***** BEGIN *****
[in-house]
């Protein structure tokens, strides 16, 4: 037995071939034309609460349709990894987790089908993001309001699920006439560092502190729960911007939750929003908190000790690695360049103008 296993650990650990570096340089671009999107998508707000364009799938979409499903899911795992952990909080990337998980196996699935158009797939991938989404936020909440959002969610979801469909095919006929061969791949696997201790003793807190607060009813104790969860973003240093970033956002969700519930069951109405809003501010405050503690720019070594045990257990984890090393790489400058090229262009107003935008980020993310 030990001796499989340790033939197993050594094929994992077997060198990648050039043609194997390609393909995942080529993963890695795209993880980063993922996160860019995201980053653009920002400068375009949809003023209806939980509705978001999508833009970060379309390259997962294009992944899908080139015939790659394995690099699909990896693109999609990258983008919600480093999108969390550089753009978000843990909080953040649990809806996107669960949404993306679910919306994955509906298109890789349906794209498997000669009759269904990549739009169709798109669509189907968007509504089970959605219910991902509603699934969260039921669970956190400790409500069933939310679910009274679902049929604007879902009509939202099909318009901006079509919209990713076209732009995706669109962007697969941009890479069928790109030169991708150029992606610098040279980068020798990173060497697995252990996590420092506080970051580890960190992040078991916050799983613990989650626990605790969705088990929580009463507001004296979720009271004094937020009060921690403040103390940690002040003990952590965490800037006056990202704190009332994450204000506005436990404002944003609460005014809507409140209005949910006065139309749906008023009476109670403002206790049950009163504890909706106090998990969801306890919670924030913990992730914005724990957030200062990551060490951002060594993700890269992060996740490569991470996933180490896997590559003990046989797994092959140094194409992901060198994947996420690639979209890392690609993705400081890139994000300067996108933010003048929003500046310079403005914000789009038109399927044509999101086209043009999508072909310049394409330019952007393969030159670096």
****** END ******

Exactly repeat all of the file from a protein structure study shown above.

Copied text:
[in-house]
């Protein structure tokens, strides 16, 4: 037995071939034309609460349709990894987790089908993001309001699920006439560092502190729960911007939750929003908190000790690695360049103008 296993650990650990570096340089671009999107998508707000364009799938979409499903899911795992952990909080990337998980196996699935158009797939991938989404936020909440959002969610979801469909095919006929061969791949696997201790003793807190607060009813104790969860973003240093970033956002969700519930069951109405809003501010405050503690720019070594045990257990984890090393790489400058090229262009107003935008980020993310 030990001796499989340790033939197993050594094929994992077997060198990648050039043609194997390609393909995942080529993963890695795209993880980063993922996160860019995201980053653009920002400068375009949809003023209806939980509705978001999508833009970060379309390259997962294009992944899908080139015939790659394995690099699909990896693109999609990258983008919600480093999108969390550089753009978000843990909080953040649990809806996107669960949404993306679910919306994955509906298109890789349906794209498997000669009759269904990549739009169709798109669509189907968007509504089970959605219910991902509603699934969260039921669970956190400790409500069933939310679910009274679902049929604007879902009509939202099909318009901006079509919209990713076209732009995706669109962007697969941009890479069928790109030169991708150029992606610098040279980068020798990173060497697995252990996590420092506080970051580890960190992040078991916050799983613990989650626990605790969705088990929580009463507001004296979720009271004094937020009060921690403040103390940690002040003990952590965490800037006056990202704190009332994450204000506005436990404002944003609460005014809507409140209005949910006065139309749906008023009476109670403002206790049950009163504890909706106090998990969801306890919670924030913990992730914005724990957030200062990551060490951002060594993700890269992060996740490569991470996933180490896997590559003990046989797994092959140094194409992901060198994947996420690639979209890392690609993705400081890139994000300067996108933010003048929003500046310079403005914000789009038109399927044509999101086209043009999508072909310049394409330019952007393969030159670096």